Those skilled in the art can now appreciate from the foregoing description that the broad teachings of the present invention can be implemented in a variety of forms. Therefore, while this invention has been described in connection with particular examples thereof, the true scope of the invention should not be so limited since other modifications will become apparent to the skilled practitioner upon a study of the drawings, specification and following claims.
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|US9083463||Mar 23, 2014||Jul 14, 2015||Prophet Productions Llc||System and method for providing active RF shielding|
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|US9477041 *||Jul 18, 2011||Oct 25, 2016||Kla-Tencor Corporation||Low stray light beam dump with fiber delivery|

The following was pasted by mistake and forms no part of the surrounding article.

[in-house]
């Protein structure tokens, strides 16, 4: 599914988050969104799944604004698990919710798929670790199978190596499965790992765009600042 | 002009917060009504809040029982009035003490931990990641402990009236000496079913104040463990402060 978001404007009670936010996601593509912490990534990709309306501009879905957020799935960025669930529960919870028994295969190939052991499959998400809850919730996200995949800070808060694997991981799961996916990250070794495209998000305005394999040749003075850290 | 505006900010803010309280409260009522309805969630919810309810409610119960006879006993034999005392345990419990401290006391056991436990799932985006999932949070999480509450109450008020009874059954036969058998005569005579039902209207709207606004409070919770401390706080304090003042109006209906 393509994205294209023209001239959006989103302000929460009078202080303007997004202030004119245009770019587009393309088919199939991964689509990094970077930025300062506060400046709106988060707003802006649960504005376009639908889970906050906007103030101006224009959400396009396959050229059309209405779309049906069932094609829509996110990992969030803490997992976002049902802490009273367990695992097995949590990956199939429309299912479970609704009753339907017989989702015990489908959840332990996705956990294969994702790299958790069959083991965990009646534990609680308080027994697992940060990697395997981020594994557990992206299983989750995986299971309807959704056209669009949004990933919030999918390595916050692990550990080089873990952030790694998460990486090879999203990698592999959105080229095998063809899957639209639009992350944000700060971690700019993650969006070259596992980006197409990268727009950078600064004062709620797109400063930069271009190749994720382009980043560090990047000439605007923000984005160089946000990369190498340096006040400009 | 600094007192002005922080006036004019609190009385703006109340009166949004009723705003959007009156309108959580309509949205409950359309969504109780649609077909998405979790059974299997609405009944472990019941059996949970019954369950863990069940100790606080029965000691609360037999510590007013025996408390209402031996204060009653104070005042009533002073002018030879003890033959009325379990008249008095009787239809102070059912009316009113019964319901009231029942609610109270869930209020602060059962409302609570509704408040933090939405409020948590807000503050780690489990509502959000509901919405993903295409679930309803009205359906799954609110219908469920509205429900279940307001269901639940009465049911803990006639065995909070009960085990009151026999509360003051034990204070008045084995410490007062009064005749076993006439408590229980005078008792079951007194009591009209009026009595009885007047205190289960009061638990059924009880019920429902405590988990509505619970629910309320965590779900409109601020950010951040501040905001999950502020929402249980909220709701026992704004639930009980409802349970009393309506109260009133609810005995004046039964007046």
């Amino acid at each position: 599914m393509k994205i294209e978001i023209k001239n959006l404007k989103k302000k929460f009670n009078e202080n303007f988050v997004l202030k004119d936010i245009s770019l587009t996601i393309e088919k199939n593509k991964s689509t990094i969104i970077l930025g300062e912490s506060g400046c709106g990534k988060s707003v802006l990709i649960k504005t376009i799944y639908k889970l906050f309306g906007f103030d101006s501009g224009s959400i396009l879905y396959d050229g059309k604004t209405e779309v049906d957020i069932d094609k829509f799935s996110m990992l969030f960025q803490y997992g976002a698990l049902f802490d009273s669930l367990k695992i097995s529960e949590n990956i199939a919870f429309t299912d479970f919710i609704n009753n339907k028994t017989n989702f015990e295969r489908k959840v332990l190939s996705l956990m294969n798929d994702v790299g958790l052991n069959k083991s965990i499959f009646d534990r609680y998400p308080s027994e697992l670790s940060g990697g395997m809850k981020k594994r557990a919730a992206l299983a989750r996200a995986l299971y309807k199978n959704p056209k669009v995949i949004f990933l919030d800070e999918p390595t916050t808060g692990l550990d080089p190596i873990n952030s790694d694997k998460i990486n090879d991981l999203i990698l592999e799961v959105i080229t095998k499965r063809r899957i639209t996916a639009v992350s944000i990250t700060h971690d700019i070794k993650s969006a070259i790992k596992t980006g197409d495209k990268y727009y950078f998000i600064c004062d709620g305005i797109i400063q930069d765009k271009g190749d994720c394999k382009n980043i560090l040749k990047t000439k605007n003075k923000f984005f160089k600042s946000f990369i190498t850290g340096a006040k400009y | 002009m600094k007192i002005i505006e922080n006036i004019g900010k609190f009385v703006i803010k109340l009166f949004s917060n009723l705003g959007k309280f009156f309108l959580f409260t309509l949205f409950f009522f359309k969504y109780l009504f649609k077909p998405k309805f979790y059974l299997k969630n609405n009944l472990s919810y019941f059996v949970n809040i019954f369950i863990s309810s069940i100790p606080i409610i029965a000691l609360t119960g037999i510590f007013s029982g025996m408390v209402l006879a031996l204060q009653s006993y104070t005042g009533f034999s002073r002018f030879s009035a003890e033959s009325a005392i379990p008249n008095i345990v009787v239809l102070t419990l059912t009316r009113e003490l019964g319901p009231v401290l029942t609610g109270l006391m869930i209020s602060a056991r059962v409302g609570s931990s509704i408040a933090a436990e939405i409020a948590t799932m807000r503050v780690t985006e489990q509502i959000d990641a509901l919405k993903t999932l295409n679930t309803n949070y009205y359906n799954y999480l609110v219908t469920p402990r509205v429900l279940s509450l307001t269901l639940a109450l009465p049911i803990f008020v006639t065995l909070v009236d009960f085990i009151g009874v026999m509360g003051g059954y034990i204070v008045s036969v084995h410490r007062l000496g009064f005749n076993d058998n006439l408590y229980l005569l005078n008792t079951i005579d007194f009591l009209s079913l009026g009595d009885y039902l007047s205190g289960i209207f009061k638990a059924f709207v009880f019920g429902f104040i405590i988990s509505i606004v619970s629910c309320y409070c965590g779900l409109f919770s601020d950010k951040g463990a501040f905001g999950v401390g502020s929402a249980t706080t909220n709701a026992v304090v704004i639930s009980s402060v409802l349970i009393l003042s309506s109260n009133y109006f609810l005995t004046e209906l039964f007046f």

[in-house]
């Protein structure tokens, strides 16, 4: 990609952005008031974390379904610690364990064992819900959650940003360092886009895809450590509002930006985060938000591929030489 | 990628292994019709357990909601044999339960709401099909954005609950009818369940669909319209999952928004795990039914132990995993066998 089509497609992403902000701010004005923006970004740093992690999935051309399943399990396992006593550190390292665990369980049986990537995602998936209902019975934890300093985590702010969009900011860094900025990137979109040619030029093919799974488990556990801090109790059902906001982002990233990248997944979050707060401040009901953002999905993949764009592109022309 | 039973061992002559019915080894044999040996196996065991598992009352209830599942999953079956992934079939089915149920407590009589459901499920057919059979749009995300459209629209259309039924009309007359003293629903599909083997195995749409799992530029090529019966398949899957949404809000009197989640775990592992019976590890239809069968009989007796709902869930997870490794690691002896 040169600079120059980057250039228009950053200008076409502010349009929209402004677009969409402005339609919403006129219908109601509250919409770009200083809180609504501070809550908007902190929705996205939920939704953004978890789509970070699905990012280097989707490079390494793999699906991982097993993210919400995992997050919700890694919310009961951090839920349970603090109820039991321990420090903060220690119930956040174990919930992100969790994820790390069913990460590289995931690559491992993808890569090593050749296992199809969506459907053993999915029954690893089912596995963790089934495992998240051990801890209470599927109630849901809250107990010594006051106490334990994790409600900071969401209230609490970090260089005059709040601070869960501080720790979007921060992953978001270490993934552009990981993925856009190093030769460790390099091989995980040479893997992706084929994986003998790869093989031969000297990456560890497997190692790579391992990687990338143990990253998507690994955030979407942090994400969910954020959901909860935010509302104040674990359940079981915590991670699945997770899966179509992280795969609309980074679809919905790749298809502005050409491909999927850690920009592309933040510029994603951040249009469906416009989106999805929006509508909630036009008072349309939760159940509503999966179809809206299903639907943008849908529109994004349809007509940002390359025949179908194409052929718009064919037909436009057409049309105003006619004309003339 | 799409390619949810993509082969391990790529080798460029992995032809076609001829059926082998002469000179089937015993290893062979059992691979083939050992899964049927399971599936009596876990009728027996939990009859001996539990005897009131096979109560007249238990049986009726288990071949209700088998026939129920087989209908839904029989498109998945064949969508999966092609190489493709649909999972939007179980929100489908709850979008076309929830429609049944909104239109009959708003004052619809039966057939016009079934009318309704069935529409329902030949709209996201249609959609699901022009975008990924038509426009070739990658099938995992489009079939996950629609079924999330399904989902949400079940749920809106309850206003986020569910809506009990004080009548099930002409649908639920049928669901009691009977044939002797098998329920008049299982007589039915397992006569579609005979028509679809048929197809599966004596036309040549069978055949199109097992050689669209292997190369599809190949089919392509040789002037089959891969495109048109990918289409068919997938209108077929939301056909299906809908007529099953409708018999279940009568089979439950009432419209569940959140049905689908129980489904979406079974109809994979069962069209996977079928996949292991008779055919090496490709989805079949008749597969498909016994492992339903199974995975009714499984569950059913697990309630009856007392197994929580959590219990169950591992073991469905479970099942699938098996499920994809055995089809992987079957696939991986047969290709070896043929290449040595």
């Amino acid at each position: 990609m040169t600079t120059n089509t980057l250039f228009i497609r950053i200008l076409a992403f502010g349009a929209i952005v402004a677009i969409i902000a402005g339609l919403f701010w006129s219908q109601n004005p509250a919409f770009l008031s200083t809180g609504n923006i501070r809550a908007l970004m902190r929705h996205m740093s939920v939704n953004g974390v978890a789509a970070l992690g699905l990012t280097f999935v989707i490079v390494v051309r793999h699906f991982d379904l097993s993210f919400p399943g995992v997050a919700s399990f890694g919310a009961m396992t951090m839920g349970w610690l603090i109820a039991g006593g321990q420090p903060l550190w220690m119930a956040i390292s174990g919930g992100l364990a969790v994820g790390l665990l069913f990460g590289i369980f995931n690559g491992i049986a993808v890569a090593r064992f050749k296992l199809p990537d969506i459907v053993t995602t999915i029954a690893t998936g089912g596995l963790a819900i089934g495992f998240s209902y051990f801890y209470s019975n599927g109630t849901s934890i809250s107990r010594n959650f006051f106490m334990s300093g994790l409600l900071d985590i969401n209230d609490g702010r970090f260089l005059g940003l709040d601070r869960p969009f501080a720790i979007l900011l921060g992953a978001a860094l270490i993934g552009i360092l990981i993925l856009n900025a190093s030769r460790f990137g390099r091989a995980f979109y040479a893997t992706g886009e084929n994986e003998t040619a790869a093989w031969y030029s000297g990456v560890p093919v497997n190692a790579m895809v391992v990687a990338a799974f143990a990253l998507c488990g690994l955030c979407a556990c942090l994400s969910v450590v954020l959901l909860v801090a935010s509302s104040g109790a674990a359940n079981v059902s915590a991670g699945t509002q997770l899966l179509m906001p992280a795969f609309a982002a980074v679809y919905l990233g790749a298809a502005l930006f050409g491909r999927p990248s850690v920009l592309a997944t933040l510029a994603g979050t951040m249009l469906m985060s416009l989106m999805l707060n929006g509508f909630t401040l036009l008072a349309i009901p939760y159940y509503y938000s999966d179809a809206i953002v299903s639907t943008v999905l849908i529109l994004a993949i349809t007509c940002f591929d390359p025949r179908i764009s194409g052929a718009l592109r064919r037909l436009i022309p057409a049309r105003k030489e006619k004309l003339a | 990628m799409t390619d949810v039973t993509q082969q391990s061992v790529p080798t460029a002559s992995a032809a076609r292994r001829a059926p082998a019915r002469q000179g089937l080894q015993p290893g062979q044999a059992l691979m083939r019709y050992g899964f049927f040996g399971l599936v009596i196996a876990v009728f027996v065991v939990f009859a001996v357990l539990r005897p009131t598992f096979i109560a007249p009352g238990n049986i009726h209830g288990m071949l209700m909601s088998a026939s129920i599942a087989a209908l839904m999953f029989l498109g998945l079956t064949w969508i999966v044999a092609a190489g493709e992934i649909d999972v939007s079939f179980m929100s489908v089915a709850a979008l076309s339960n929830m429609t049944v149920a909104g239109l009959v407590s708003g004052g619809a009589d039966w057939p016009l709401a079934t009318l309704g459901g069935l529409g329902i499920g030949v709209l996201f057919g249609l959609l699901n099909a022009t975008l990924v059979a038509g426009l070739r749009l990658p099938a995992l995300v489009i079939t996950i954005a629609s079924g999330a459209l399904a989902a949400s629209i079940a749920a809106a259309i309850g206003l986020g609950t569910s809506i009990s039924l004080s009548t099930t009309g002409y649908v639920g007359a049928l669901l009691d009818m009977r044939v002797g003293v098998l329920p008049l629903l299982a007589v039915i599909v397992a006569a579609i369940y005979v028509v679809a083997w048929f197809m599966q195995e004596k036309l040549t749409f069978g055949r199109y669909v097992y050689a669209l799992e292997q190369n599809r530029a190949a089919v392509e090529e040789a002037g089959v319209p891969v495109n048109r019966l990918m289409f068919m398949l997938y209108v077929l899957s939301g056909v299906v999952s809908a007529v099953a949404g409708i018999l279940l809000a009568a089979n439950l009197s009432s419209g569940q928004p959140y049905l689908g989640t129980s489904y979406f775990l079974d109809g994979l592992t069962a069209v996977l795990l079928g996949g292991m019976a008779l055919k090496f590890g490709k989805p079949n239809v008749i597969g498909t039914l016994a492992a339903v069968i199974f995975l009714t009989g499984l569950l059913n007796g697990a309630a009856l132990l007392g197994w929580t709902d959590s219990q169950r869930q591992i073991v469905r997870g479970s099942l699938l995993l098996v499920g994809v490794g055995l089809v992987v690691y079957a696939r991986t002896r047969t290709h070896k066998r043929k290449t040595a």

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|US20120002933 *||Mar 22, 2010||Jan 5, 2012||Seftel Allen D||Method and apparatus for storing a laser optical fiber|
|US20120026749 *||Jul 18, 2011||Feb 2, 2012||Kla-Tencor Corporation||Low stray light beam dump with fiber delivery|
|US20120057841 *||Aug 31, 2011||Mar 8, 2012||Luna Innovation Incorporated||Registration of an extended reference for parameter measurement in an optical sensing system|
|International Classification||G02B6/38, G02B6/24|
|Cooperative Classification||G02B6/3849, G02B6/243|
|Feb 5, 2002||AS||Assignment|
Owner name: BOEING COMPANY, THE, ILLINOIS
Free format text: ASSIGNMENT OF ASSIGNORS INTEREST;ASSIGNORS:GUY, JAMES K.;BERG, DONALD J.;REEL/FRAME:012576/0770
Effective date: 20020204
|May 4, 2007||FPAY||Fee payment|
Year of fee payment: 4
|May 4, 2011||FPAY||Fee payment|
Year of fee payment: 8
|Jun 12, 2015||REMI||Maintenance fee reminder mailed|
|Nov 4, 2015||LAPS||Lapse for failure to pay maintenance fees|
|Dec 22, 2015||FP||Expired due to failure to pay maintenance fee|
Effective date: 20151104